My Slat Bed by Jon MacQuarrie
(Site Excerpt) The bed depicted here is for a full-sized mattress (aka. "Grandma") and tall enough to store those green Rubbermaid bins you can get at WalMart. There is no headboard on this design, although one is planned and will be easily added to the head of the bed.

Ravensgard Viking Beds
(Site Excerpt) Beds and fragments of beds have been found in two archaeological sites from the Viking Age: Oseberg and Gokstad in Norway. The Oseberg find is dated to circa 850 and Gokstad circa 900. This is a reproduction of one of the Oseberg state beds from a museum in Norway. Note the angled headposts.

Medieval Benches by Master Terafan
(Site Excerpt) All of the wood joinery is done using a 10 degree angle. This allows the top to stay attached to the legs when you pick the bench up by the top. It also allows the bench legs to not be at the ends of the bench, yet not cause tipping when someone sits on the end of the bench. The stabilizing bar is also cut at 10 degree angles to allow the edges to meet flush with the legs, and then a peg locks the leg tight against the stabilizing bar, and everything is held in place. A picture of the peg is at the right.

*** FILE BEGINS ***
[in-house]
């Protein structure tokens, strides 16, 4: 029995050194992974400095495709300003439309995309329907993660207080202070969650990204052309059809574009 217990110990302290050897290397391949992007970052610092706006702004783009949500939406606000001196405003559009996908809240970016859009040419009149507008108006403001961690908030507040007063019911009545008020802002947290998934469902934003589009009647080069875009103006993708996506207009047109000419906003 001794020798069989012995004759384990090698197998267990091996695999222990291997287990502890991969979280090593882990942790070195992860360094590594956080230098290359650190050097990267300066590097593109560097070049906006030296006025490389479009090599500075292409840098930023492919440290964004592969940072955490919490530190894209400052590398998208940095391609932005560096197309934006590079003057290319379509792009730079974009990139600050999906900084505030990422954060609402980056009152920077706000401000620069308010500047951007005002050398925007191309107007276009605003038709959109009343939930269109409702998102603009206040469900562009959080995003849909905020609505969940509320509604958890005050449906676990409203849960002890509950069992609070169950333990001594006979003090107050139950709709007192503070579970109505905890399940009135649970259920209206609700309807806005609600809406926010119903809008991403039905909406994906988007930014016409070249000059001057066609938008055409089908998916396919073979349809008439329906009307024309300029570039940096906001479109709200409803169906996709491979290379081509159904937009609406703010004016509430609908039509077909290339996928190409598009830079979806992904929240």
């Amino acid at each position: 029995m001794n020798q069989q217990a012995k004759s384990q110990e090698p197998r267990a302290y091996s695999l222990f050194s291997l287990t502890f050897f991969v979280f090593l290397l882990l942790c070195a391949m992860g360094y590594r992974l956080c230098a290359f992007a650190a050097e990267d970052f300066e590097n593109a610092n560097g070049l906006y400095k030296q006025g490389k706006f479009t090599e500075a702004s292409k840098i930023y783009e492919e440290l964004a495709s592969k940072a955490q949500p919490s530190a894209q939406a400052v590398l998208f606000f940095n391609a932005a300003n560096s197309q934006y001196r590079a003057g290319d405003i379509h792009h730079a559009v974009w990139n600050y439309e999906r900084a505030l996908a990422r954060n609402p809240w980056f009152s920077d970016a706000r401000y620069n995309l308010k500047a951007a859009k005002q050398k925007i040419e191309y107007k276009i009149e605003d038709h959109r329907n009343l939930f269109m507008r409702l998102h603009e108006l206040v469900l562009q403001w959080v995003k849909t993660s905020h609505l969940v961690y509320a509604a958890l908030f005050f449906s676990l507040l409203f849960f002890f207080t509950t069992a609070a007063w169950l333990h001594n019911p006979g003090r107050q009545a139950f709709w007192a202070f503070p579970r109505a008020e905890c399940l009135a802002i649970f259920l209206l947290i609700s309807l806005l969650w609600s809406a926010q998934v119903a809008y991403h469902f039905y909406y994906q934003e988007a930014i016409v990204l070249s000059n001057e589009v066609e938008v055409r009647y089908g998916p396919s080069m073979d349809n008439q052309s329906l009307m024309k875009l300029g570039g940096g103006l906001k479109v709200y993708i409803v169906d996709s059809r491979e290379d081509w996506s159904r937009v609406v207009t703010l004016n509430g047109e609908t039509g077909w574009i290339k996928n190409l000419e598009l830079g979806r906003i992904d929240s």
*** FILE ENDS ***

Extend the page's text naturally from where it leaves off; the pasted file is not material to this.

Early Furnishings: Ancient Chairs (Acrobat required)
(Site Excerpt) As our Saga of Medieval Furniture Continues, in this issue we look at a couple of early period chairs.....the first is modelled after what may be a single example of a viking "hex" chair.

Sligo Chair by Matthew Power Artol, Count of Aaramor (Acrobat Required)
(Site Excerpt) Although the Irish Taum remains one of the most popular sets of plans I have included in Sacred Spaces, you may recall that inmy previous article I cofessed to having little research to support it's existence...aside from a photo I had found in a book on Ancient Irish crafts. Well, all that has changed, with the publication of a densley researched book titled Irish Country Furniture....

The Glastonbury Chair by Daniel Diehl copyright 1994 (Acrobat Required--note that this is a web-publication of one of his book articles)

Reconstruct a Tudor Table by Matthew Power
(Site Excerpt) Building MEdieval Furniture doesn't get any better than this. When the photo above was taken in 1919, this rugged trestle table, built during Henry VIII's reign, looked as if it might last another 400 years.

How to make a replica of a Viking Table based on the Sala Hytta Find By Stephen Francis Wyley
(Site Excerpt)After making numerous replicas of the 'Lund Viking' stool I was enthused enough to look at making other forms of Viking furniture. Amongst the many tomes of Peter Beatson's Library I had previously come across an article on the "H